WINNER OF THE POLARI BOOK PRIZE
This is the extraordinary story of how a singular group of women in a pivotal time and place – Paris, between the wars – fostered the birth of the Modernist movement.
Sylvia Beach, Bryher, Natalie Barney, and Gertrude Stein. A trailblazing publisher; a patron of artists; a society hostess; a groundbreaking writer.
They were all women who loved women. They rejected the patriarchy and made lives of their own – forming a community around them in Paris.
Each of these four central women interacted with a myriad of others, some of the most influential, most entertaining, most shocking and most brilliant figures of the age. Diana Souhami weaves together their stories to create a vivid moving tapestry of life among the Modernists in pre-war Paris.
Diana Souhami was brought up in London and studied philosophy at Hull University. She has published biographies of Gluck, Gertrude Stein, Alice Keppel, Radclyffe Hall, Romaine Brooks and Edith Cavell. Her biography of Alexander Selkirk, Selkirk's Island, won the Whitbread Biography Award.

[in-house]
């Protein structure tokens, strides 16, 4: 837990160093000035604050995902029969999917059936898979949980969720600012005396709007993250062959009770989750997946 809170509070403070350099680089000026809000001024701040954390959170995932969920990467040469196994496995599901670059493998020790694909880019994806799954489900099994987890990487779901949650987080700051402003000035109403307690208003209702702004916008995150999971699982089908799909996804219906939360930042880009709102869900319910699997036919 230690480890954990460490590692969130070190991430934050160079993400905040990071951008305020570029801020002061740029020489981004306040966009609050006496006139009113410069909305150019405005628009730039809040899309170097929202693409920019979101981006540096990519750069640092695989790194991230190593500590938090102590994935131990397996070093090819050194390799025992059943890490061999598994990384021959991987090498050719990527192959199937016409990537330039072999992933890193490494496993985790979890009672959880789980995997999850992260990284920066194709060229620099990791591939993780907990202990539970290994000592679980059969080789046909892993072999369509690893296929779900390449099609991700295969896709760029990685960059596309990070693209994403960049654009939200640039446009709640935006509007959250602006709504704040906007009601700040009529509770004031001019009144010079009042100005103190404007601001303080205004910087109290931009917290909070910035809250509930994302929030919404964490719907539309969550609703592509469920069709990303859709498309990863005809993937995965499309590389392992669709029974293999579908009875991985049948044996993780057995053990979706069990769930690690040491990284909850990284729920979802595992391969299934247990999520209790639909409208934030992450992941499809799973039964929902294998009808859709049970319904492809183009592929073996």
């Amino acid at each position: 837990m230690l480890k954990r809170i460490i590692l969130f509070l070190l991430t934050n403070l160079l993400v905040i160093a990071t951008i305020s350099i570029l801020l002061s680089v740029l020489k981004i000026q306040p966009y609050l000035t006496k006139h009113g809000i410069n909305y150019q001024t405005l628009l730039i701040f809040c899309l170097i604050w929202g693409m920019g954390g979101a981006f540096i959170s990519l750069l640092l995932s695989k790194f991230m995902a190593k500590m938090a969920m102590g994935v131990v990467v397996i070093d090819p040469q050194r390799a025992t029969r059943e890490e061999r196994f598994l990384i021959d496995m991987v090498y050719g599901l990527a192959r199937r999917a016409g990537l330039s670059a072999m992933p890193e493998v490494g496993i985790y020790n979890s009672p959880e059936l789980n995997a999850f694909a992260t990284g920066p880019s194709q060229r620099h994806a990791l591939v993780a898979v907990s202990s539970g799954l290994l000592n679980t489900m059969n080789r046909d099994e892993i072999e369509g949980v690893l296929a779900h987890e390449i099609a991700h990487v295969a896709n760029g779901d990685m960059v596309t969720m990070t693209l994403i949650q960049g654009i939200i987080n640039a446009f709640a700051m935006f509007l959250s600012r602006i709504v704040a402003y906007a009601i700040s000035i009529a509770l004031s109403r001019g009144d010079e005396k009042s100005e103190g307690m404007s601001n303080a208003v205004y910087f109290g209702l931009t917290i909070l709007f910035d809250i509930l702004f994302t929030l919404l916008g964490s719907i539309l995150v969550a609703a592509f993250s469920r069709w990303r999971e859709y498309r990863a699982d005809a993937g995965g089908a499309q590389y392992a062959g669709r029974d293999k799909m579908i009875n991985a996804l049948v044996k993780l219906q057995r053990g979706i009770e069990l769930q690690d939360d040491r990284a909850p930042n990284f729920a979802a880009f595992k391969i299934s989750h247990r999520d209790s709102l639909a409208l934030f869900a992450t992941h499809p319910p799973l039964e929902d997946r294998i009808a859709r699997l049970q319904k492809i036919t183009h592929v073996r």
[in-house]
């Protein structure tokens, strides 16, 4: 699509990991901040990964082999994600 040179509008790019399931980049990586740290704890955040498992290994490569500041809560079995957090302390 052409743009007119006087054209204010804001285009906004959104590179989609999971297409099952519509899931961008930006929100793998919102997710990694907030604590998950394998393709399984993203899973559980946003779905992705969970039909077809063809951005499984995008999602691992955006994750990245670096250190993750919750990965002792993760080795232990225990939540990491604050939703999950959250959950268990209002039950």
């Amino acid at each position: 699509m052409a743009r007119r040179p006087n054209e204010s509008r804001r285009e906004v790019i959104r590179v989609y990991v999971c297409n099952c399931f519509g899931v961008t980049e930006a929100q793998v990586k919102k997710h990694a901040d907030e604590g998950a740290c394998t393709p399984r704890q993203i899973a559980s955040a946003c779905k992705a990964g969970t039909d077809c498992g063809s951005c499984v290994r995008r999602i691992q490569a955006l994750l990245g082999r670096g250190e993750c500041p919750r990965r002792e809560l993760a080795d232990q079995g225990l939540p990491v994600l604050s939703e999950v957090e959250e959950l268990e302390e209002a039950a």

"Souhami has covered lesbian lives before, and with prodigious energy. Her biographies of artistic and literary lesbians comprise a magnificent, important archive of queer history. . . . With No Modernism Without Lesbians she stops dancing around the point – the point being the importance of lesbian creative contributions to modern culture – and goes straight for the jugular. Forget Hemingway, Joyce, Pound, and all those other misogynistic male egos. Without lesbians, there would be no modernism. The women featured here were not the only ones responsible for supporting and facilitating the modernist movement, but they each played a hugely integral role. . . . No Modernism Without Lesbians, with its accessible, sprightly and engaging prose, is a delight and a must-read. With impeccable scholarship and a vibrant narrative, she explores the lives not just of these four women but of the dozens of other lesbians whose stories are part of their stories. Souhami writes with love for her subjects, which is contagious and brings them vibrantly to life, and makes the book an important and inspiring contribution to modernist and lesbian culture in its own right." —Pop Matters